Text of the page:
This study presents a comprehensive, evidence-based assessment of the impact of private sector participation, regulation, and governance structures on the performance of utility companies.
Private and public sector participation
According to the analysis, on average, private utilities outperform public utilities – although there are good public and private utilities and underperforming private and public utilities. In electricity, for example, labor productivity in private utilities is twice that of public utilities.
“When carefully designed and implemented, private sector participation in service provision has a significantly positive effect on labor productivity, efficiency, and the quality of service. In telecommunications, it has also increased output and coverage,” explained Luis A. Andrés, co-author of the study.
The private sector alone is not the solution, however. The government, in its dual quality of regulator and service provider, plays a central role in improving sector performance. Independent regulatory agencies are critical and need to be transparent, accountable, and free of political interference. State-owned enterprises need a strong accountability mechanism with an independent board of directors, a professional staff, disclosure policies, and a mechanism for evaluating performance.
Improving sector performance
According to the study, improving sector performance requires a holistic approach that is tailored to specific circumstances. In addition to sound regulation, factors that influence sector performance include incentives and market structure, which have been empirically modeled and tested; and other aspects such as subsidy mechanisms and social accountability for which few econometric studies have been conducted so far.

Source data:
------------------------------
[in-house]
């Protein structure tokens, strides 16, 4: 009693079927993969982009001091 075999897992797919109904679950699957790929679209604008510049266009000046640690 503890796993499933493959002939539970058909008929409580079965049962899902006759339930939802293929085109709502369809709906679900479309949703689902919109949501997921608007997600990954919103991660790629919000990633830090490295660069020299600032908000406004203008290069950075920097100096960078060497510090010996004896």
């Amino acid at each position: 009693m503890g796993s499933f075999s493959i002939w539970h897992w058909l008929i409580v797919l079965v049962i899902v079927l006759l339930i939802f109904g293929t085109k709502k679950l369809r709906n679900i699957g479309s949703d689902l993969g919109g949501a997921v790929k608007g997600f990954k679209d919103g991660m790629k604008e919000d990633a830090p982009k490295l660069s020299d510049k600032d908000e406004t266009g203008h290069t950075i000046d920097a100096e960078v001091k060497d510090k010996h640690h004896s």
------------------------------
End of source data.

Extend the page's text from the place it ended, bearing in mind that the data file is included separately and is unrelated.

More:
“We wanted to understand the science of service delivery across infrastructure sectors, so we set up a laboratory populated with data from hundreds of utilities across a decade of reform. The forensic analysis of that data uncovers the mysteries of what drives the performance of utilities, providing policy makers a strong sense of what to expect from changes in ownership, regulatory structures, and even governance arrangements of utilities,” said Jordan Schwartz, co-author of the study.
The authors recommend that policy makers considering sector reforms should:
- Prioritize performance objectives, in order to determine which solutions seem most appropriate.
- Heed lessons from the past. Concession laws and contracts should focus on securing long-term sector efficiency, assigning and mitigating risk, and discouraging opportunistic bidding and renegotiation.
- Maintain a strong government role in infrastructure service delivery, even in the presence of private sector participation. Governments need to ensure that resources and policies increase access for the poor.
- Support people in need who are adversely affected by reform (through lay-offs and higher tariffs) and improve communication to safeguard against corruption and ensure popular support.